The act of creating meaning with texts is complex, and this complexity creates unclear views of instruction in schools and even greater perplexity in knowing how to instruct students who may be struggling in this area of their schoolwork. Comprehension is often measured in schools as a product and an outcome, making it difficult to understand why a student may be experiencing challenges (Duke & Carlisle, 2011). Recently, the emphasis of developing reading skills in isolation in schools is being replaced by the importance of gaining knowledge and building cognition while reading (Cervetti & Hiebert, 2014); yet, handing a difficult non-fiction text to students to read, without considering complex and interrelated factors that influence comprehension does not put students on the path to create meaning with informational texts (Duke, 2014). This study examined that pathway by implementing a reading intervention for fourth and fifth grade students in collaboration with six reading specialists within one mid-western school district. Using design-based research (McKenney & Reeves, 2012), this project aimed to create educational solutions to problems in schools while at the same time developing theoretical understanding of learning. Five conjecture maps guided the embodiment, mediating processes, and intended outcomes for the designed intervention (Sandoval, 2014). This intervention was embodied by content grouped texts that gradually increased in difficulty, mystery texts, reading for authentic purposes, and the use of verbal protocols as a formative assessment tool. The Landscape Model (van den Broek, Rapp & Kendeou, 2005) provided a theoretical framework for this study by describing the dynamic interaction of cognitive processes involved with comprehension. Reading specialists drew on this model to better understand students’ processing of texts as they listened to individual students think out loud while reading. Findings indicated that grouping texts by content area influenced students’ cognitive processes in their reading, was valuable for comprehension development, and impacted the comprehension product. In addition, the implementation of verbal protocols as a formative assessment tool enabled reading specialists to identify students’ unique challenges while reading and to coach students while processing texts. The act of creating meaning with texts is complex, but understanding students’ use of cognitive processes, and not just comprehension outcomes, provides valuable support for scaffolding learning from informational texts for students in the intervention setting.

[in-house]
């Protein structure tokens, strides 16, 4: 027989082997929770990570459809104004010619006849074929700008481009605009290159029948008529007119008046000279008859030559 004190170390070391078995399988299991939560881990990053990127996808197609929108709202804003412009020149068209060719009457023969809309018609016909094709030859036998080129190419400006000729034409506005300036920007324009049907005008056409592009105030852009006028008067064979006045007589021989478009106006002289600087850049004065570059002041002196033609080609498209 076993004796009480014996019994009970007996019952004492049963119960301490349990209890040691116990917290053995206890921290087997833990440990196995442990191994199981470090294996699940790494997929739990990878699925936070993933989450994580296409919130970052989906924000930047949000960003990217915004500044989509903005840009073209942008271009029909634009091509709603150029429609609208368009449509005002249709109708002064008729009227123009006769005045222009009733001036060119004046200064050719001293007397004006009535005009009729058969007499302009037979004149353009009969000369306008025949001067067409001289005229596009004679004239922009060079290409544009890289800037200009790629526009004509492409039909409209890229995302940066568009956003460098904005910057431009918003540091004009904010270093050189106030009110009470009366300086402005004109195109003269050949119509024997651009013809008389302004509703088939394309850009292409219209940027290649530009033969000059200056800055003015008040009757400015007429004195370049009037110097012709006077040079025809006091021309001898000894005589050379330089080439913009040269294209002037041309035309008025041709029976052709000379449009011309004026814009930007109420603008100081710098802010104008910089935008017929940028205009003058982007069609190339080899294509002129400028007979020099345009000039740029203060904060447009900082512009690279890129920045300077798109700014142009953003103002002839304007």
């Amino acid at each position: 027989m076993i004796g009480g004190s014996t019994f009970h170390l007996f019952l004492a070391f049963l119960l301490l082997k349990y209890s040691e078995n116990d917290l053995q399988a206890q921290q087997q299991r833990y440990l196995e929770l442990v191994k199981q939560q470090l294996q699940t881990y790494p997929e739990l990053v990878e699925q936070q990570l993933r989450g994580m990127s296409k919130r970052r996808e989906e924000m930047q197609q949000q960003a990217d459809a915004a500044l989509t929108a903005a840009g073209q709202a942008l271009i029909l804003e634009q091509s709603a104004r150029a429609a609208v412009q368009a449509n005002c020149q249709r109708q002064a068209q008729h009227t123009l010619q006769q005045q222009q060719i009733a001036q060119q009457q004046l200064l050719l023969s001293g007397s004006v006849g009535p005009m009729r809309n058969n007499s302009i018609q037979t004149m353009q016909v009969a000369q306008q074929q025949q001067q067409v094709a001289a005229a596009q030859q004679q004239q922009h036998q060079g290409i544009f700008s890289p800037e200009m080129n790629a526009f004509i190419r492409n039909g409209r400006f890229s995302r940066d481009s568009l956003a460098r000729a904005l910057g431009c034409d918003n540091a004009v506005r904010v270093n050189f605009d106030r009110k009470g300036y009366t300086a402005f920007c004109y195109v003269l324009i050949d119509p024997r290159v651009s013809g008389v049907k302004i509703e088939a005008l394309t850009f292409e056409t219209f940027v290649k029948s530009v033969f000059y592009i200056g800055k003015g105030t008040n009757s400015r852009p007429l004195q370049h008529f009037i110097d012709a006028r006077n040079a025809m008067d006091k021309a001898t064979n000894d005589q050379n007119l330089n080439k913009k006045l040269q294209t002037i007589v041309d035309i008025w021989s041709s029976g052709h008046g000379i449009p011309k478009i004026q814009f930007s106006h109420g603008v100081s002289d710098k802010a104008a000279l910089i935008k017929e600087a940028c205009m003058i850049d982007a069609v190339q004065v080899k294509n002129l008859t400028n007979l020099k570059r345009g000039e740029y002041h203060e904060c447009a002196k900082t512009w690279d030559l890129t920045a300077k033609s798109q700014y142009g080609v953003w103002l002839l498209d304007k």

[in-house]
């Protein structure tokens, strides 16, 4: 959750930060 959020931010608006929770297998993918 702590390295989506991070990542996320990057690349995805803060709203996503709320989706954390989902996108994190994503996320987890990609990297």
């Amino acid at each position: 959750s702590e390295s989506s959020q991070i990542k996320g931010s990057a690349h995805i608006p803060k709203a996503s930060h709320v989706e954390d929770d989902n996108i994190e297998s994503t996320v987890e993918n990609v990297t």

University of Minnesota Ph.D. dissertation. May 2016. Major: Education, Curriculum and Instruction. Advisor: Lori Helman. 1 computer file (PDF); vi, 153 pages.
Scaffolding learning from informational texts in the intervention setting.
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